A study published last October indicated that hospitalist groups with a higher ratio of physician assistants to physicians achieved the same outcomes at lower cost in a community hospital setting. Lead author Timothy Capstack, MD, explained to The American Journal of Managed CareÂ® how these hospitalist models can benefit patients in a variety of healthcare settings.
A study published in the Journal of Clinical Outcomes Management last October indicated that hospitalist groups with a higher ratio of physician assistants (PAs) to physicians achieved the same outcomes at lower cost in a community hospital setting. Lead author Timothy Capstack, MD, explained to The American Journal of Managed Care® how these hospitalist models can benefit patients in a variety of healthcare settings.
Capstack discussed the significance of the 18-month study conducted at Anne Arundel Medical Center, which tested the efficacy of the hospitalist model developed by Adfinitas Health (formerly Physicians Inpatient Care Specialists). This model, Capstack said, was “very heavy on using [PAs] on our service,” as opposed to the traditional model of physicians caring for hospital inpatients. After comparing the hospitalist team against a team of physicians, “which hadn’t been done before,” the researchers found that the outcomes achieved by the high-PA team were on par with those of the physician team.
The hospitalist team “basically had similar results” in terms of “whether patients were readmitted more often or died more often on our service compared to the one that was staffed mostly with physicians,” Capstack said. Considering these equivalent outcomes, the hospitalist model provides a clear benefit in that the “overall cost of our services is less, because our providers are less expensive.”
According to Capstack, a follow-up study is in the works to determine whether these alternative staffing models have an effect on patient satisfaction. Anecdotally, Capstack has found that patients “are at least equally happy being seen by a PA or nurse practitioner [NP] compared with a physician.” He explained that because each type of provider is trained differently and “brings their own sort of flavor to their patient interactions, some patients really resonate with the perspective and background” brought to the table by PAs and NPs.
The Adfinitas Health training program that provides NPs and PAs with this unique background also prepares them to function at a high level of clinical skill, Capstack said. Besides receiving around 80 hours of classroom education during the 6-month training period, the trainees also “are exposed to greater and greater clinical experience and responsibility where they’re seeing more and more patients… to the point that by the time they get to the end of their 6 months, they are caring for a similar number of patients with similar complexity that our experienced staff would take care of.”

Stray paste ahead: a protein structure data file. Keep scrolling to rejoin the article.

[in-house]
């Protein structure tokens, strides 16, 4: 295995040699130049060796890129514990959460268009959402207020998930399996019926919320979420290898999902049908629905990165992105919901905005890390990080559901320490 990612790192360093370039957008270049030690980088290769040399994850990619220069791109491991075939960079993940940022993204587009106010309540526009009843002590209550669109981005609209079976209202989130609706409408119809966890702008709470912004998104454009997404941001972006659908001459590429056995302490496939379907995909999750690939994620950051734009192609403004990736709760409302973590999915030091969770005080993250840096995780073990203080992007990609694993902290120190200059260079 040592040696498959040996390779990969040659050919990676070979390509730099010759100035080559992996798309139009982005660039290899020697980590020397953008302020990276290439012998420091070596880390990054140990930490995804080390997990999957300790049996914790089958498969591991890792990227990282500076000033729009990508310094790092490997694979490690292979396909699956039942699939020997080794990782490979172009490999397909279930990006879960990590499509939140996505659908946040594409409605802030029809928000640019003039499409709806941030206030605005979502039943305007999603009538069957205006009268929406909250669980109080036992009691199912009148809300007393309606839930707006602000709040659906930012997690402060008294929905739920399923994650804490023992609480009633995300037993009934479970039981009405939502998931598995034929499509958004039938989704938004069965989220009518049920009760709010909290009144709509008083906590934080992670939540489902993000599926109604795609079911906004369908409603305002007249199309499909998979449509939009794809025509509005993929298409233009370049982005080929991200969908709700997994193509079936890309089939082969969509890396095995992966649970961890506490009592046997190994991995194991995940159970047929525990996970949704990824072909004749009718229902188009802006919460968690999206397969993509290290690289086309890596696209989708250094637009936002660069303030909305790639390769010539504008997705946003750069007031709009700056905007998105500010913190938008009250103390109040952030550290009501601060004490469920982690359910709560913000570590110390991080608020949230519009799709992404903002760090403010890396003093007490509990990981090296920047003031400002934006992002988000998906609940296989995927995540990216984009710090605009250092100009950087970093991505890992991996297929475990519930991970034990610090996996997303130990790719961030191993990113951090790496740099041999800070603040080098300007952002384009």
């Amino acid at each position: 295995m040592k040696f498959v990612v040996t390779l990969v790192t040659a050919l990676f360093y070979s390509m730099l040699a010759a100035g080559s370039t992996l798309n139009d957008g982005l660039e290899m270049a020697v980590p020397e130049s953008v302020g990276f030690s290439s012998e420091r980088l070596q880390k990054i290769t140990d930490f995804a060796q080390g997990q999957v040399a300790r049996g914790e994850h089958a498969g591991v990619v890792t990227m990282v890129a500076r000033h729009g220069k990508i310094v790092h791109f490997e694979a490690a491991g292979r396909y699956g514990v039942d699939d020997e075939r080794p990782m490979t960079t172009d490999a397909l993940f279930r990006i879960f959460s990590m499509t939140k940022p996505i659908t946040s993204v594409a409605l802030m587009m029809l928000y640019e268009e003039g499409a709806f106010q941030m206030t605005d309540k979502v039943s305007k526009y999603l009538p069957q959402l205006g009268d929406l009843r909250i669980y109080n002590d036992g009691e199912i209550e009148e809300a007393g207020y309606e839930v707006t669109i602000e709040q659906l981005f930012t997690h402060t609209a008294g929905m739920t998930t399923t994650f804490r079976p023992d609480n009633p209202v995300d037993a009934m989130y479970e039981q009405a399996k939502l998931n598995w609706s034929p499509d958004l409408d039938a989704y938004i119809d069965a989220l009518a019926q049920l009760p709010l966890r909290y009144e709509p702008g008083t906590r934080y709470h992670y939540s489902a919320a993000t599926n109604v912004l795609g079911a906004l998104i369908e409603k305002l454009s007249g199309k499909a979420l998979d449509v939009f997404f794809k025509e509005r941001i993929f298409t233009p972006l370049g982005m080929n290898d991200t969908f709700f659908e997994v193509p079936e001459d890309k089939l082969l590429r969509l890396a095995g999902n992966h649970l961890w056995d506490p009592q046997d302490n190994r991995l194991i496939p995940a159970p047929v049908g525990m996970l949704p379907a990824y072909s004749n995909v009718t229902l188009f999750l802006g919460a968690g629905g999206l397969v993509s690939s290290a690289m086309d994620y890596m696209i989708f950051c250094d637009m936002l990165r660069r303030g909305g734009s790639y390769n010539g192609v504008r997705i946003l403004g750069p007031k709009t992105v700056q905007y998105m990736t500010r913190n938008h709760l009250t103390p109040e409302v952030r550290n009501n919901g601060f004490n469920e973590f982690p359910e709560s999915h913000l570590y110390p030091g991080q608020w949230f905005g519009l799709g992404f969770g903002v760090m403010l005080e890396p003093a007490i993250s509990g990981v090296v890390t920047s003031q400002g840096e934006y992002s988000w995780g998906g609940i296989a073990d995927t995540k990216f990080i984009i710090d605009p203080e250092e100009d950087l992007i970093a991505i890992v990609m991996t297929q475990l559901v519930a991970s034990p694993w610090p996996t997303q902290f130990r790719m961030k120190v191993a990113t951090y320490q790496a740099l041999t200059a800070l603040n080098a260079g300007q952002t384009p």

While the trainees come from a variety of backgrounds, many of them are “newer graduates of PA or NP programs who are looking for a strong general basis for their future career,” Capstack said. Overall, “people that are successful in hospital medicine are very smart, they’re very motivated, [and] they have to be willing to work hard and work as a team with their colleagues.”
Despite its name, the hospitalist model is not solely used in hospital settings. It has also been implemented in post-acute care centers, where hospitalists visit recovering patients more frequently than physicians can, allowing them to monitor the patients’ medical progress. The other benefit of using hospitalists in post-acute care is that “that there is a lot more potential for coordination between the hospital staff and the rehab staff trying to coordinate their care,” Capstack explained. “If there’s an issue that arises while they’re at the post-acute care center, there’s the advantage of knowing what happened to them in the hospital so that we might avoid an unnecessary rehospitalization.”
Capstack also discussed the potential for the hospitalist model to expand into other settings like assisted living facilities or transitional care clinics, where follow-up appointments with hospitalists can help keep patients from returning to the hospital. He predicted that the hospitalist model will “absolutely” spread even further throughout healthcare, citing data from the Society of Hospital Medicine that recently found “over 50,000 hospitalists in the United States alone, and [the number] continues to grow.”